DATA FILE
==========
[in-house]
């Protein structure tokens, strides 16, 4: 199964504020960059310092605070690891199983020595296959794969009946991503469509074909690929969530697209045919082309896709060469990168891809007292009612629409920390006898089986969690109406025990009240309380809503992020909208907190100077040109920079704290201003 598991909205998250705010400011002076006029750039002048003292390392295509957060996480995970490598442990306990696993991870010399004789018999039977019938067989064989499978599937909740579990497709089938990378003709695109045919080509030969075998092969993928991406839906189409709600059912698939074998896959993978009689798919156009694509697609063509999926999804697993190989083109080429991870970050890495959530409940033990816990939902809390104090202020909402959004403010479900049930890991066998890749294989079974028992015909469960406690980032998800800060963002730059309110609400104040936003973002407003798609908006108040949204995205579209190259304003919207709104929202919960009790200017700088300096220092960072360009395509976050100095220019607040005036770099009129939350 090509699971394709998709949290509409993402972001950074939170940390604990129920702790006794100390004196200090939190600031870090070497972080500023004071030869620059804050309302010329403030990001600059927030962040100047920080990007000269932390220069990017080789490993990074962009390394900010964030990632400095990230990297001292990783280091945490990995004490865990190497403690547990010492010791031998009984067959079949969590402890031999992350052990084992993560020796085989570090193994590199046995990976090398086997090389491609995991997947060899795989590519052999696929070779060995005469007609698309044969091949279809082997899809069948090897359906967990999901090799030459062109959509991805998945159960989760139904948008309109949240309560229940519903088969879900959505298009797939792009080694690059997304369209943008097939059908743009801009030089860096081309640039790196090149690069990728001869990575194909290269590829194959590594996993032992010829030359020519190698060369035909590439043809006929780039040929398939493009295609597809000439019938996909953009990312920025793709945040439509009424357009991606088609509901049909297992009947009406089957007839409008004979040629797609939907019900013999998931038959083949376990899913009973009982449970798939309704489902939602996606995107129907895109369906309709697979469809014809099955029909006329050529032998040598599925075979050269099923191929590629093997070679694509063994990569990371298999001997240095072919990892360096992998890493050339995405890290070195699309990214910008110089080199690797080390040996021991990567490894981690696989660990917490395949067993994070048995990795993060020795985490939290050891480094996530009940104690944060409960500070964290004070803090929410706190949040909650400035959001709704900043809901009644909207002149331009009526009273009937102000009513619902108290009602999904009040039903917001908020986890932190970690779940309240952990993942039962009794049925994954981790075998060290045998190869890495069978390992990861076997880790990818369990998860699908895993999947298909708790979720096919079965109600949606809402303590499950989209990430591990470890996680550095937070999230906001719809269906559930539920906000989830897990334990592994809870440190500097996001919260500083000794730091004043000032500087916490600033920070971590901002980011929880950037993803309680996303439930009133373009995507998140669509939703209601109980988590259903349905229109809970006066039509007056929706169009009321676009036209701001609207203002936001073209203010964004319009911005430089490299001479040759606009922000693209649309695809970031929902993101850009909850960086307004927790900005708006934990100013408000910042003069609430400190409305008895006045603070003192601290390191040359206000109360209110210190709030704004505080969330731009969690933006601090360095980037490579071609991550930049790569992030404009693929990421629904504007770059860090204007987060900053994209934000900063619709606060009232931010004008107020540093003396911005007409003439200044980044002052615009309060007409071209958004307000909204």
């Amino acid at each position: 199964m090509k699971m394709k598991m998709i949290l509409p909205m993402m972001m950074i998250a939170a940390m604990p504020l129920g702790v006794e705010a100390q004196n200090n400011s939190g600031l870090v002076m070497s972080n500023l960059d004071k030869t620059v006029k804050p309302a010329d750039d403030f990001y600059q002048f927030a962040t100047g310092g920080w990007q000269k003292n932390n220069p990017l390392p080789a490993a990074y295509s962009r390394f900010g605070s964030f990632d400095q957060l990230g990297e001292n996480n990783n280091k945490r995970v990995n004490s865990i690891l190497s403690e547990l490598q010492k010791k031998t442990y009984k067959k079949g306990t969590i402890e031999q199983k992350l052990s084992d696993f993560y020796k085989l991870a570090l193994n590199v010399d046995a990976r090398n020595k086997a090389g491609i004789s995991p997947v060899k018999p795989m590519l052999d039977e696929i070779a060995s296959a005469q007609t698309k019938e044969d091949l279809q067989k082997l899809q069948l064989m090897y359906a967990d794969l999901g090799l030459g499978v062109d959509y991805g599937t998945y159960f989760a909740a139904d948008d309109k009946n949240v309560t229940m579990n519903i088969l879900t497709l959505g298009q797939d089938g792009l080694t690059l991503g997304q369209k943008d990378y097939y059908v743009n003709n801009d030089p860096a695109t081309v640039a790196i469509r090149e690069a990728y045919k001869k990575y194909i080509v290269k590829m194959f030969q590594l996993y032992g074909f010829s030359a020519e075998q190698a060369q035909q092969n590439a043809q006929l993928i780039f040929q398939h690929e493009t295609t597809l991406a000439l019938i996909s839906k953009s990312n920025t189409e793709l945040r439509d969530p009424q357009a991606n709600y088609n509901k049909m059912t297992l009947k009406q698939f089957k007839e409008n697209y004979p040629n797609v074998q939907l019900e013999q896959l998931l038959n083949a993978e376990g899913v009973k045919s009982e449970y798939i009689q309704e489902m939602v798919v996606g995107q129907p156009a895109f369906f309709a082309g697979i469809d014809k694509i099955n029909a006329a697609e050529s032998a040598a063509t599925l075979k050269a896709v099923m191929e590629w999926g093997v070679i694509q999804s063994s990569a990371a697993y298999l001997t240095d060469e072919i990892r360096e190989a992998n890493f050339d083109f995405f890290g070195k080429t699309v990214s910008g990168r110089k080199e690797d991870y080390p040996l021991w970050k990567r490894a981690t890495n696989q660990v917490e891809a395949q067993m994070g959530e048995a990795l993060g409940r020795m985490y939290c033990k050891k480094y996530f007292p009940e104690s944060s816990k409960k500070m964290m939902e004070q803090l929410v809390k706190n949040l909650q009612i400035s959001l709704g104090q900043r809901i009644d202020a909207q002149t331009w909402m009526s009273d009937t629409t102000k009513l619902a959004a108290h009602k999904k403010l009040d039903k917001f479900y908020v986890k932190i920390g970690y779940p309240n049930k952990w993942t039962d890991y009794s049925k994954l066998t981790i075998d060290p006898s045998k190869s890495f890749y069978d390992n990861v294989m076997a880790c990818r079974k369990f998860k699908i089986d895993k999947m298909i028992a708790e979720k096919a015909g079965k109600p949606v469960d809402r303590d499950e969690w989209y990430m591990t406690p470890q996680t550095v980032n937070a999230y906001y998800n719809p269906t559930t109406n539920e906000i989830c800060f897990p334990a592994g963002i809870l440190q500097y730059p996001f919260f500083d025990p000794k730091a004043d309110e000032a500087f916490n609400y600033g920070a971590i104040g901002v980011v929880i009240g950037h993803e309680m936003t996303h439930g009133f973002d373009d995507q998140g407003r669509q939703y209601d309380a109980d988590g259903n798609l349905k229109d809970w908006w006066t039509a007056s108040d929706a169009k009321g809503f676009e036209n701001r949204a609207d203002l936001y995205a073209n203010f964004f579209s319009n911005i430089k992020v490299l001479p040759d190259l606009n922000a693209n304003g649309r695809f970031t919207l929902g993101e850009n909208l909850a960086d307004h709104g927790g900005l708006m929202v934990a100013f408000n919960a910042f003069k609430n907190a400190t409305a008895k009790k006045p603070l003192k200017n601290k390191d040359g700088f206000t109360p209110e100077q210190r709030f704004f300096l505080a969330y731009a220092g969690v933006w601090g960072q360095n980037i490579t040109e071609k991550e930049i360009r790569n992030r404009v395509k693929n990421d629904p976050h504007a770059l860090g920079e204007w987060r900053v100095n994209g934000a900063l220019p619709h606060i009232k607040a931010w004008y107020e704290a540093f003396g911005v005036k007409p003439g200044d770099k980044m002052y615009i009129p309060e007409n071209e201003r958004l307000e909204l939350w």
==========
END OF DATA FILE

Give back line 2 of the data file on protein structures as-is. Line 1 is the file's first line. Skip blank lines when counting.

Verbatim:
């Protein structure tokens, strides 16, 4: 199964504020960059310092605070690891199983020595296959794969009946991503469509074909690929969530697209045919082309896709060469990168891809007292009612629409920390006898089986969690109406025990009240309380809503992020909208907190100077040109920079704290201003 598991909205998250705010400011002076006029750039002048003292390392295509957060996480995970490598442990306990696993991870010399004789018999039977019938067989064989499978599937909740579990497709089938990378003709695109045919080509030969075998092969993928991406839906189409709600059912698939074998896959993978009689798919156009694509697609063509999926999804697993190989083109080429991870970050890495959530409940033990816990939902809390104090202020909402959004403010479900049930890991066998890749294989079974028992015909469960406690980032998800800060963002730059309110609400104040936003973002407003798609908006108040949204995205579209190259304003919207709104929202919960009790200017700088300096220092960072360009395509976050100095220019607040005036770099009129939350 090509699971394709998709949290509409993402972001950074939170940390604990129920702790006794100390004196200090939190600031870090070497972080500023004071030869620059804050309302010329403030990001600059927030962040100047920080990007000269932390220069990017080789490993990074962009390394900010964030990632400095990230990297001292990783280091945490990995004490865990190497403690547990010492010791031998009984067959079949969590402890031999992350052990084992993560020796085989570090193994590199046995990976090398086997090389491609995991997947060899795989590519052999696929070779060995005469007609698309044969091949279809082997899809069948090897359906967990999901090799030459062109959509991805998945159960989760139904948008309109949240309560229940519903088969879900959505298009797939792009080694690059997304369209943008097939059908743009801009030089860096081309640039790196090149690069990728001869990575194909290269590829194959590594996993032992010829030359020519190698060369035909590439043809006929780039040929398939493009295609597809000439019938996909953009990312920025793709945040439509009424357009991606088609509901049909297992009947009406089957007839409008004979040629797609939907019900013999998931038959083949376990899913009973009982449970798939309704489902939602996606995107129907895109369906309709697979469809014809099955029909006329050529032998040598599925075979050269099923191929590629093997070679694509063994990569990371298999001997240095072919990892360096992998890493050339995405890290070195699309990214910008110089080199690797080390040996021991990567490894981690696989660990917490395949067993994070048995990795993060020795985490939290050891480094996530009940104690944060409960500070964290004070803090929410706190949040909650400035959001709704900043809901009644909207002149331009009526009273009937102000009513619902108290009602999904009040039903917001908020986890932190970690779940309240952990993942039962009794049925994954981790075998060290045998190869890495069978390992990861076997880790990818369990998860699908895993999947298909708790979720096919079965109600949606809402303590499950989209990430591990470890996680550095937070999230906001719809269906559930539920906000989830897990334990592994809870440190500097996001919260500083000794730091004043000032500087916490600033920070971590901002980011929880950037993803309680996303439930009133373009995507998140669509939703209601109980988590259903349905229109809970006066039509007056929706169009009321676009036209701001609207203002936001073209203010964004319009911005430089490299001479040759606009922000693209649309695809970031929902993101850009909850960086307004927790900005708006934990100013408000910042003069609430400190409305008895006045603070003192601290390191040359206000109360209110210190709030704004505080969330731009969690933006601090360095980037490579071609991550930049790569992030404009693929990421629904504007770059860090204007987060900053994209934000900063619709606060009232931010004008107020540093003396911005007409003439200044980044002052615009309060007409071209958004307000909204």